“They’ll be safe. They’ll be strong. And we want to get our country back.”
– Erick Smith
Cuomo: Health care system has not been overwhelmed by outbreak
New Yorkers will soon have to start wearing masks or cloth coverings in public, Gov. Andrew Cuomo said Wednesday.
He announced plans to issue an executive order mandating the masks be worn whenever New Yorkers cannot maintain at least six feet of space between themselves and others in public, citing the social-distancing measure taken to limit the risk of infection.
Meanwhile, the health care system in the state has stabilized, and "phased reopening" of normal life will depend on large scale testing for the coronavirus, Cuomo said Wednesday. In his daily briefing, Cuomo said the spread of the virus has been controlled and the latest hospitalization numbers and daily death toll – 752 – could signal plateauing that could lead to a downward trend.
The timeline for reopening the state's economy will depend on federal assistance for massive testing for the virus. While calling that "inarguable," he added: "it's just very very hard to do" because of the size and scope of the effort.
"It's going to be a phased reopening," Cuomo said. "The single best tool to doing this gauging is large scale testing – test, trace and isolate."
– Doug Stanglin and David Robinson
More than 400 TSA officers test positive for coronavirus
A third Transportation Security Administration employee has died of the coronavirus, according to the agency, and 405 officers have tested positive at 51 airports.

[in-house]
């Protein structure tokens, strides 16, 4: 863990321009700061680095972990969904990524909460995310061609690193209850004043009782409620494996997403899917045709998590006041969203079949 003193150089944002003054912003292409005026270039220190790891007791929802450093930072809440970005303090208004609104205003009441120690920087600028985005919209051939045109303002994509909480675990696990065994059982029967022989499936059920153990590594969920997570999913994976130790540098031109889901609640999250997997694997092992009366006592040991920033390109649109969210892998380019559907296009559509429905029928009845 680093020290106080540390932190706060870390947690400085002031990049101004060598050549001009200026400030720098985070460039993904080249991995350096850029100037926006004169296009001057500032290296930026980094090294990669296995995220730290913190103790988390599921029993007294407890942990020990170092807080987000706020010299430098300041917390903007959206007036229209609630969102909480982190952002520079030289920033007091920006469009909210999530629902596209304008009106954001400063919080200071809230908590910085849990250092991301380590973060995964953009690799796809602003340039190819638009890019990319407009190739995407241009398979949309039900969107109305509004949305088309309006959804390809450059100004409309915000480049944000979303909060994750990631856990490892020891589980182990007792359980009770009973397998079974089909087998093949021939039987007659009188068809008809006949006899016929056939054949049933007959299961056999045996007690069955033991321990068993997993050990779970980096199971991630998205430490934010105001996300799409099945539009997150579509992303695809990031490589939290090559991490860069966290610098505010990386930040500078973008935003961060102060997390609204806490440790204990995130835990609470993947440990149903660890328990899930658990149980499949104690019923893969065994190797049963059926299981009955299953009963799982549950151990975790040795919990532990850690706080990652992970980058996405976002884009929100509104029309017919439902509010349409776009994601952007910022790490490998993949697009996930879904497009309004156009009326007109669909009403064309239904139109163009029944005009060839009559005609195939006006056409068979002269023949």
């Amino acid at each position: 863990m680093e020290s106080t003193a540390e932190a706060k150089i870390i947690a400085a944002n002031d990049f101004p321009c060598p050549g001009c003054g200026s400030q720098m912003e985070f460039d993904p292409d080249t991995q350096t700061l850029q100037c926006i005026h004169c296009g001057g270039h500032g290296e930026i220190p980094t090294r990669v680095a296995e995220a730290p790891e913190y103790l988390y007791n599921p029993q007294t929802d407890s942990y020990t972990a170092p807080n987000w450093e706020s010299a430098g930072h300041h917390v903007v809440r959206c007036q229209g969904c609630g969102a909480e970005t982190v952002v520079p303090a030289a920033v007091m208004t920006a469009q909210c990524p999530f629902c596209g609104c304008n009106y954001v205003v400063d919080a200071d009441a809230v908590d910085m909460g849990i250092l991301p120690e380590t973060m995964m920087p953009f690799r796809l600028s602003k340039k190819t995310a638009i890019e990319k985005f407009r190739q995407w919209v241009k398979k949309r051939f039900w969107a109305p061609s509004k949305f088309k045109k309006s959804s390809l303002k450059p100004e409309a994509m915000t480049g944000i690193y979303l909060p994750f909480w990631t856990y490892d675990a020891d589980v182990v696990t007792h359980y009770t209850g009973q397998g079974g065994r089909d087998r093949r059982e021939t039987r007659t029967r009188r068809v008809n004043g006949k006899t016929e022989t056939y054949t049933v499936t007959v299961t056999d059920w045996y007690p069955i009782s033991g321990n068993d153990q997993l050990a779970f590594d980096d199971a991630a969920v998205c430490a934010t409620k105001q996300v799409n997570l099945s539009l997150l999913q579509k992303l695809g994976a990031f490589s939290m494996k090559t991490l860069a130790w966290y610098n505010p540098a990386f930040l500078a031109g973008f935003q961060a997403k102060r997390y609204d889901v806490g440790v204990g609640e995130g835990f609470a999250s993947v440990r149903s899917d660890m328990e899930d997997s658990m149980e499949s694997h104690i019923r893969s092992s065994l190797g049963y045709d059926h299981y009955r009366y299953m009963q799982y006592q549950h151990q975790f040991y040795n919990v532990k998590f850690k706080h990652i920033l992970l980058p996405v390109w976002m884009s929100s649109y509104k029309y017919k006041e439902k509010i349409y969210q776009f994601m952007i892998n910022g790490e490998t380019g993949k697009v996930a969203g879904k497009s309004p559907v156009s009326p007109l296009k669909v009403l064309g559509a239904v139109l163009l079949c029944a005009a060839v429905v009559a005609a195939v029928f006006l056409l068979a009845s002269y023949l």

The TSA said Tuesday that Dian Phipps, an officer at Atlanta Hartsfield-Jackson International who had been with the agency for 14 years, died Monday.
The Atlanta airport is one of the TSA's coronavirus hot spots, with 12 officers testing positive, 11 of them involved in passenger screening. The New York region has the highest concentration of coronavirus cases among TSA officers, with 155 testing positive.
– Curtis Tate
Illinois governor addresses reports of ‘secret’ PPE shipment from China
Amid reports that Illinois is “secretly” having PPE shipped from China to avoid federal interference, Illinois Gov. JB Pritzker told reporters at a briefing Wednesday that the state is “doing what we need to do to make sure that we get the kind of PPE that we need.”
Reports of a shipment from China began to circulate Tuesday after Illinois State Comptroller Susana Mendoza announced an online portal tracking the state’s expenditures during the outbreak. As of April 14, Illinois had spent more than $168.52 million on purchases related to COVID-19.
The portal also lists two payments of $888,275 to Fedex Trade NTWK Trains Inc. for “aircraft charter flight to Shanghai, China for COVID-19 response.”
“We’ve had to search the entire globe to find what we need. Shipping is very difficult,” Pritzker said. “It is true that the federal government seems to be interrupting supplies that are being sent elsewhere in the nation, and so I wanted to make sure that we received what we ordered.”
Pritzker confirmed that “shipments” were scheduled to arrive. He did not explicitly say that the shipments were coming from China, and his office did not immediately respond to a request for confirmation.
– Grauce Hauck
President Trump's name will appear on checks
Stimulus payments of up to $1,200 per person began hitting American bank accounts Wednesday, and the IRS has launched an online portal that allows people to input their direct deposit information. For those who require a check, it could be in the mail next week – and will include Trump's signature, according to multiple media reports citing Treasury Department and IRS officials. Trump had said earlier this month he did not plan on signing them.